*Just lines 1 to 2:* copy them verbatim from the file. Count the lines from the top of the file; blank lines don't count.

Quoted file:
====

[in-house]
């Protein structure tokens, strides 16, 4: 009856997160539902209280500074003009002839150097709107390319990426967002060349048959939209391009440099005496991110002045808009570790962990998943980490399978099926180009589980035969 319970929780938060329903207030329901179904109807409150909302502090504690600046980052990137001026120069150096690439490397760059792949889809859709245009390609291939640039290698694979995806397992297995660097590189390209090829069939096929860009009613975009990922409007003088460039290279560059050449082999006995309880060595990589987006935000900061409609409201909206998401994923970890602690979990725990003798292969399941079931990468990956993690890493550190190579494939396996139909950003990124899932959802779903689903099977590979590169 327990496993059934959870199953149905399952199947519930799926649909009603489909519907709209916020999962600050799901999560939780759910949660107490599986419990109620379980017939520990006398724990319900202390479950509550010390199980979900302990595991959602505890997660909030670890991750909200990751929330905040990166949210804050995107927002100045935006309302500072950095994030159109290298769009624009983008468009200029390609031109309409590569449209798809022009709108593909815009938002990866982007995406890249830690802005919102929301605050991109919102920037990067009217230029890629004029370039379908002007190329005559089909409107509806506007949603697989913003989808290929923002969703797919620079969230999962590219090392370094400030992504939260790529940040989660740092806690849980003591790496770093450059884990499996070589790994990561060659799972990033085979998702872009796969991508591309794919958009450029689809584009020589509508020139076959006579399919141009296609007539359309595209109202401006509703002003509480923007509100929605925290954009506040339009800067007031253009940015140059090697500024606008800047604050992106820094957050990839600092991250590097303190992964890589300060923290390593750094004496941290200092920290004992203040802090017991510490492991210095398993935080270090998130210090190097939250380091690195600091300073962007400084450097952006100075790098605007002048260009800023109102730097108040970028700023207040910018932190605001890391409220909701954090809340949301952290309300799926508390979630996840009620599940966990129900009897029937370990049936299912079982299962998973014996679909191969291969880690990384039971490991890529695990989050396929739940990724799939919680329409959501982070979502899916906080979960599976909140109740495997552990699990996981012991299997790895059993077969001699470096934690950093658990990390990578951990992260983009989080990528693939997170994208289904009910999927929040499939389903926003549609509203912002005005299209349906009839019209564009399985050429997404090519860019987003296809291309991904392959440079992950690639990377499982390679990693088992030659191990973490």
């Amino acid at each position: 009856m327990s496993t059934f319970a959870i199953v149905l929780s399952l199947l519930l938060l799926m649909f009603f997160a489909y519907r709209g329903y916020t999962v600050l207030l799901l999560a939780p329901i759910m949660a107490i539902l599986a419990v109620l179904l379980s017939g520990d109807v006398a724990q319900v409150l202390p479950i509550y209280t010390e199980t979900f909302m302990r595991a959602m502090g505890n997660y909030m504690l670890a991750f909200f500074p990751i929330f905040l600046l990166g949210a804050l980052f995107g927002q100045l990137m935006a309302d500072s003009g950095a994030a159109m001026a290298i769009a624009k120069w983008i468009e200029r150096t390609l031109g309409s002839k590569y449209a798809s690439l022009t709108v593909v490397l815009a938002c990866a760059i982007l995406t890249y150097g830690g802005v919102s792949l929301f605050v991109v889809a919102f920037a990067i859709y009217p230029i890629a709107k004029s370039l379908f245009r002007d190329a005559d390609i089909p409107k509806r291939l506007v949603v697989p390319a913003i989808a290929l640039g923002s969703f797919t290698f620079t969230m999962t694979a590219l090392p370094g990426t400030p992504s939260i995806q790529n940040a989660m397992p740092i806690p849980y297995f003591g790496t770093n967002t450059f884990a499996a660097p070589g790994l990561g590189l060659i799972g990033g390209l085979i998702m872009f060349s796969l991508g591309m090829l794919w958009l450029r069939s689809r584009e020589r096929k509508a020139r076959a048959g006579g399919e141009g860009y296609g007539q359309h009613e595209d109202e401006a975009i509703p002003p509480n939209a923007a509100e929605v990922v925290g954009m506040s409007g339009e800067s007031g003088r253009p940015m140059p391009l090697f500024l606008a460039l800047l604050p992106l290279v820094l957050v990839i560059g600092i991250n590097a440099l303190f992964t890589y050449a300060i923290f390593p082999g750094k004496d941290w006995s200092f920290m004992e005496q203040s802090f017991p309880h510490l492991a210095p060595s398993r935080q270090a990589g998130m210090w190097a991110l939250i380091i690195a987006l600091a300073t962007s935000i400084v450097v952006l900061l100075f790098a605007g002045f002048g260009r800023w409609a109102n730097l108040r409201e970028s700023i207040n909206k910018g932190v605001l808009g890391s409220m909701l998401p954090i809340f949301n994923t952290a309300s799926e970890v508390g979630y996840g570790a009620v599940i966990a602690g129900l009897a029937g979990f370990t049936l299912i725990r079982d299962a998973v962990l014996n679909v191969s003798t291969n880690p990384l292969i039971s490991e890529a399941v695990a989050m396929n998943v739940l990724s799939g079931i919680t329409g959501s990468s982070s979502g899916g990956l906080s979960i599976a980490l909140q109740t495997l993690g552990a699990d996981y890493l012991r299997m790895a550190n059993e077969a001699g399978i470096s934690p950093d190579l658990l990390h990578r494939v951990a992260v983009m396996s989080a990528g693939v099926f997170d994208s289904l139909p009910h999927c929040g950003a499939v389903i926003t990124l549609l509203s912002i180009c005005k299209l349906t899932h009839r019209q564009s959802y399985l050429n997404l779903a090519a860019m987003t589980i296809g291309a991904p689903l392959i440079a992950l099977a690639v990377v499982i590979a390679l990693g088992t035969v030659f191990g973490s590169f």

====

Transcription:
[in-house]
């Protein structure tokens, strides 16, 4: 009856997160539902209280500074003009002839150097709107390319990426967002060349048959939209391009440099005496991110002045808009570790962990998943980490399978099926180009589980035969 319970929780938060329903207030329901179904109807409150909302502090504690600046980052990137001026120069150096690439490397760059792949889809859709245009390609291939640039290698694979995806397992297995660097590189390209090829069939096929860009009613975009990922409007003088460039290279560059050449082999006995309880060595990589987006935000900061409609409201909206998401994923970890602690979990725990003798292969399941079931990468990956993690890493550190190579494939396996139909950003990124899932959802779903689903099977590979590169 327990496993059934959870199953149905399952199947519930799926649909009603489909519907709209916020999962600050799901999560939780759910949660107490599986419990109620379980017939520990006398724990319900202390479950509550010390199980979900302990595991959602505890997660909030670890991750909200990751929330905040990166949210804050995107927002100045935006309302500072950095994030159109290298769009624009983008468009200029390609031109309409590569449209798809022009709108593909815009938002990866982007995406890249830690802005919102929301605050991109919102920037990067009217230029890629004029370039379908002007190329005559089909409107509806506007949603697989913003989808290929923002969703797919620079969230999962590219090392370094400030992504939260790529940040989660740092806690849980003591790496770093450059884990499996070589790994990561060659799972990033085979998702872009796969991508591309794919958009450029689809584009020589509508020139076959006579399919141009296609007539359309595209109202401006509703002003509480923007509100929605925290954009506040339009800067007031253009940015140059090697500024606008800047604050992106820094957050990839600092991250590097303190992964890589300060923290390593750094004496941290200092920290004992203040802090017991510490492991210095398993935080270090998130210090190097939250380091690195600091300073962007400084450097952006100075790098605007002048260009800023109102730097108040970028700023207040910018932190605001890391409220909701954090809340949301952290309300799926508390979630996840009620599940966990129900009897029937370990049936299912079982299962998973014996679909191969291969880690990384039971490991890529695990989050396929739940990724799939919680329409959501982070979502899916906080979960599976909140109740495997552990699990996981012991299997790895059993077969001699470096934690950093658990990390990578951990992260983009989080990528693939997170994208289904009910999927929040499939389903926003549609509203912002005005299209349906009839019209564009399985050429997404090519860019987003296809291309991904392959440079992950690639990377499982390679990693088992030659191990973490």